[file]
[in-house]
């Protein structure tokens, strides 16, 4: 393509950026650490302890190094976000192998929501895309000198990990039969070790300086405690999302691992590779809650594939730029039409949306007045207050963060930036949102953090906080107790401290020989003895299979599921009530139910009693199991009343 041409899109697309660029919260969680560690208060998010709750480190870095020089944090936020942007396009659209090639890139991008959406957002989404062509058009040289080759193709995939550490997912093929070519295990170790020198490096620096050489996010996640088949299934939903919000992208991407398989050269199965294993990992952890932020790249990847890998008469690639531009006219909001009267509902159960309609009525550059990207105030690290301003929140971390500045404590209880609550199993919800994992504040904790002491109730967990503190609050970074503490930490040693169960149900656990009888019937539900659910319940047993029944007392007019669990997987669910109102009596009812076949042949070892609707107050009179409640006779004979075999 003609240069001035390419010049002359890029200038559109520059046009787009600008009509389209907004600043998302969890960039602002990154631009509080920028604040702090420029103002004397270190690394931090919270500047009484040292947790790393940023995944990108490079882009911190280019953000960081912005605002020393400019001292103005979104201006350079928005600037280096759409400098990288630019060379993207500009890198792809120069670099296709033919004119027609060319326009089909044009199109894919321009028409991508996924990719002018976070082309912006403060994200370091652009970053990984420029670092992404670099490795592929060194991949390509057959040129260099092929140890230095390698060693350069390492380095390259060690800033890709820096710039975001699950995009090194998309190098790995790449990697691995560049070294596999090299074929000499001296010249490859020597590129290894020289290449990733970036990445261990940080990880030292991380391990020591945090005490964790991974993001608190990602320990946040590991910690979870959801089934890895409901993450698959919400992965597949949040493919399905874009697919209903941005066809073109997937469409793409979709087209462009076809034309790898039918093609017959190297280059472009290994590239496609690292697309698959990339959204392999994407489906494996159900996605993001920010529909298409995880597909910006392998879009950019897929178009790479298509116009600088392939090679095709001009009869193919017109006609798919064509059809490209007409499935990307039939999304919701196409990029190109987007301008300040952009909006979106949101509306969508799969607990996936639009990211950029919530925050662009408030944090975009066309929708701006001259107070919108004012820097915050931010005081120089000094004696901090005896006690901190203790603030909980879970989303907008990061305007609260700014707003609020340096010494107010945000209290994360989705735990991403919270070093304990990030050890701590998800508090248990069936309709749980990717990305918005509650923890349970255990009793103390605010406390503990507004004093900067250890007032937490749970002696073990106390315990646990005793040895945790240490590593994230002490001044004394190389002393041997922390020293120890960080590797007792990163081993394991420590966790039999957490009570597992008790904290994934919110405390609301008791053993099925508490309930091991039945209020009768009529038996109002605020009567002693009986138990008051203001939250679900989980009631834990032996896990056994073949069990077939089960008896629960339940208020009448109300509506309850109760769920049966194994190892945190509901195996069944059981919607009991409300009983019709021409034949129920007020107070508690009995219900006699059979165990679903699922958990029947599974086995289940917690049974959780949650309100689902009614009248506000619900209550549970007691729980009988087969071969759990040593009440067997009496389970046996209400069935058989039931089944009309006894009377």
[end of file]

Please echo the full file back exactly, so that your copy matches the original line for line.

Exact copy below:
[in-house]
């Protein structure tokens, strides 16, 4: 393509950026650490302890190094976000192998929501895309000198990990039969070790300086405690999302691992590779809650594939730029039409949306007045207050963060930036949102953090906080107790401290020989003895299979599921009530139910009693199991009343 041409899109697309660029919260969680560690208060998010709750480190870095020089944090936020942007396009659209090639890139991008959406957002989404062509058009040289080759193709995939550490997912093929070519295990170790020198490096620096050489996010996640088949299934939903919000992208991407398989050269199965294993990992952890932020790249990847890998008469690639531009006219909001009267509902159960309609009525550059990207105030690290301003929140971390500045404590209880609550199993919800994992504040904790002491109730967990503190609050970074503490930490040693169960149900656990009888019937539900659910319940047993029944007392007019669990997987669910109102009596009812076949042949070892609707107050009179409640006779004979075999 003609240069001035390419010049002359890029200038559109520059046009787009600008009509389209907004600043998302969890960039602002990154631009509080920028604040702090420029103002004397270190690394931090919270500047009484040292947790790393940023995944990108490079882009911190280019953000960081912005605002020393400019001292103005979104201006350079928005600037280096759409400098990288630019060379993207500009890198792809120069670099296709033919004119027609060319326009089909044009199109894919321009028409991508996924990719002018976070082309912006403060994200370091652009970053990984420029670092992404670099490795592929060194991949390509057959040129260099092929140890230095390698060693350069390492380095390259060690800033890709820096710039975001699950995009090194998309190098790995790449990697691995560049070294596999090299074929000499001296010249490859020597590129290894020289290449990733970036990445261990940080990880030292991380391990020591945090005490964790991974993001608190990602320990946040590991910690979870959801089934890895409901993450698959919400992965597949949040493919399905874009697919209903941005066809073109997937469409793409979709087209462009076809034309790898039918093609017959190297280059472009290994590239496609690292697309698959990339959204392999994407489906494996159900996605993001920010529909298409995880597909910006392998879009950019897929178009790479298509116009600088392939090679095709001009009869193919017109006609798919064509059809490209007409499935990307039939999304919701196409990029190109987007301008300040952009909006979106949101509306969508799969607990996936639009990211950029919530925050662009408030944090975009066309929708701006001259107070919108004012820097915050931010005081120089000094004696901090005896006690901190203790603030909980879970989303907008990061305007609260700014707003609020340096010494107010945000209290994360989705735990991403919270070093304990990030050890701590998800508090248990069936309709749980990717990305918005509650923890349970255990009793103390605010406390503990507004004093900067250890007032937490749970002696073990106390315990646990005793040895945790240490590593994230002490001044004394190389002393041997922390020293120890960080590797007792990163081993394991420590966790039999957490009570597992008790904290994934919110405390609301008791053993099925508490309930091991039945209020009768009529038996109002605020009567002693009986138990008051203001939250679900989980009631834990032996896990056994073949069990077939089960008896629960339940208020009448109300509506309850109760769920049966194994190892945190509901195996069944059981919607009991409300009983019709021409034949129920007020107070508690009995219900006699059979165990679903699922958990029947599974086995289940917690049974959780949650309100689902009614009248506000619900209550549970007691729980009988087969071969759990040593009440067997009496389970046996209400069935058989039931089944009309006894009377």